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by Rabbi Shmuel Weiss    
Torah from Dixie Staff Writer    



This week's Torah portion introduces us to two of the most important personalities in the Torah -- and probably in all of Jewish history: Pharaoh and Moses. While Moses is the paradigm of Jewish ethics, morality and faith, Pharaoh is the archetype of anti-Semitism and cruelty. Every positive movement in Jewish life bears the stamp of Moses; every wave of oppression can trace its lineage to Pharaoh.

Most casual readers of the Bible see Pharaoh's decision to enslave the Jews as financially-motivated; that he saw the Jewish people as a cheap source of labor to build grand edifices for his pleasure, from Pitom to the Pyramids.

But the truth is that Pharaoh was less concerned with building up Egypt's cities than he was with breaking down Israel's spirit. And so the sgaes tell us he had the Hebrew slaves construct "Arey Miskanot," literally, "pitiful cities." They were constructed in such a fashion that they would crumble to the ground soon after they were built, thus demoralizing the workers, who now could take no pride in their work, and had to start over again on what was clearly just "busy work."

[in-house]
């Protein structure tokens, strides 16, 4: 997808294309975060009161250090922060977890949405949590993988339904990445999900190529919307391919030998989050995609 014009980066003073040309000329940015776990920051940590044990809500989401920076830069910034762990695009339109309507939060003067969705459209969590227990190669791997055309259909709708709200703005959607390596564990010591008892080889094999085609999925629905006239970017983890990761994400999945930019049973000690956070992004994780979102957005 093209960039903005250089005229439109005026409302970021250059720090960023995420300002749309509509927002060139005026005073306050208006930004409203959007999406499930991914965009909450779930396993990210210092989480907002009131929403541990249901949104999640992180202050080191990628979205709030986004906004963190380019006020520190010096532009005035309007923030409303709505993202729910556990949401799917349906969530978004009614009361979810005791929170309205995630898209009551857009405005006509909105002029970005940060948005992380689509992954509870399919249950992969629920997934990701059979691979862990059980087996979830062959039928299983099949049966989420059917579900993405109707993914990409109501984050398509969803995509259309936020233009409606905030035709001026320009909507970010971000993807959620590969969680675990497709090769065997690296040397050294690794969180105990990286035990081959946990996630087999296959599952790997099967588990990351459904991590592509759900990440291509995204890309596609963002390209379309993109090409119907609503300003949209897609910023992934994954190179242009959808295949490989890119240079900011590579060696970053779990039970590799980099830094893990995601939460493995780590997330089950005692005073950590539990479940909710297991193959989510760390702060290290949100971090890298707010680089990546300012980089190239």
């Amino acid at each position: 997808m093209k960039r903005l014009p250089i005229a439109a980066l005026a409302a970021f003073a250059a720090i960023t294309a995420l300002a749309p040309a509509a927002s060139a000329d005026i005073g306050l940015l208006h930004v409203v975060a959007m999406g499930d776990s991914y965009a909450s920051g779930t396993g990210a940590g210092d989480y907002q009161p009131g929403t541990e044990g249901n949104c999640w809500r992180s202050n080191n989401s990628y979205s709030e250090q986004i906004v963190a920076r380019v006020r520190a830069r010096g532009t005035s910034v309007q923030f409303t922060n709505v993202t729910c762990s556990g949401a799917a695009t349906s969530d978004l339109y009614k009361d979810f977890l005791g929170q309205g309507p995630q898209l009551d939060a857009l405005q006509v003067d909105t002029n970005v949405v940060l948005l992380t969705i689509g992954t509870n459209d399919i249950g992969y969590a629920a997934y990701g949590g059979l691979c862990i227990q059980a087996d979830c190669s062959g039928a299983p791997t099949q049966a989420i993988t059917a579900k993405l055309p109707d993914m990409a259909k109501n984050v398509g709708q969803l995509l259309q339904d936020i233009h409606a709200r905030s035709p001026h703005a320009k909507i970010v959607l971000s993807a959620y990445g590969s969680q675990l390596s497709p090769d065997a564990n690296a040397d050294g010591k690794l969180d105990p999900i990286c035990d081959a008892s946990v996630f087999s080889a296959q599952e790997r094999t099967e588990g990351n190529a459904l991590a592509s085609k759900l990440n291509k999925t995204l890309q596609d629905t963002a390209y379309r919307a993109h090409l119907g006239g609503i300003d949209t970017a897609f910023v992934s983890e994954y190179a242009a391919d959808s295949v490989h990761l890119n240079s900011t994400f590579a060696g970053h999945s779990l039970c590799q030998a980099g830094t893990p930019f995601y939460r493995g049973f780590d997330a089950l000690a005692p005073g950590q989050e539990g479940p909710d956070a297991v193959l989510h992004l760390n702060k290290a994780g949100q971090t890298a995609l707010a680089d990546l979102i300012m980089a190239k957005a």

What's more, our sages tell us, Pharaoh assigned back-breaking physical labor to the women, while giving domestic, maid-oriented chores to the men. This was psychological warfare designed to crush our souls.

Perhaps this will now help us solve another mystery of this week’s Torah portion. After Moses and Aaron demand freedom for the Jews, Pharaoh "counter-attacks" by ordering the slaves to not only meet their usual daily quota, but to collect their own straw, as well. He sets up a system of taskmasters and Jewish foremen, who will enforce the new law.

Clearly, this new system will almost surely result in less bricks being fashioned, and less productivity. But that does not really concern Pharaoh; he has a whole different agenda. Pharaoh understands that by creating two "classes" of Jews -- slaves and overseers, labor and management -- he will be able to foment strife and disunity among the Jewish people. The slave will resent another Jew telling him what to do; the overseer will look down on the common slave as "beneath" him in status and caste. It is the classic ploy of "divide and conquer."

But Pharaoh's plan is foiled. The overseers, though tortured, refuse to break ranks and turn on their fellow Jews. They will later become the nation's leaders, for they recognize this eternal truth: United, we Jews can never be vanquished.


Rabbi Shmuel Weiss, a close friend of the Torah from Dixie family, is the director of the Jewish Outreach Center in Rana’ana, Israel.

You are invited to read more Parshat Shmot articles.

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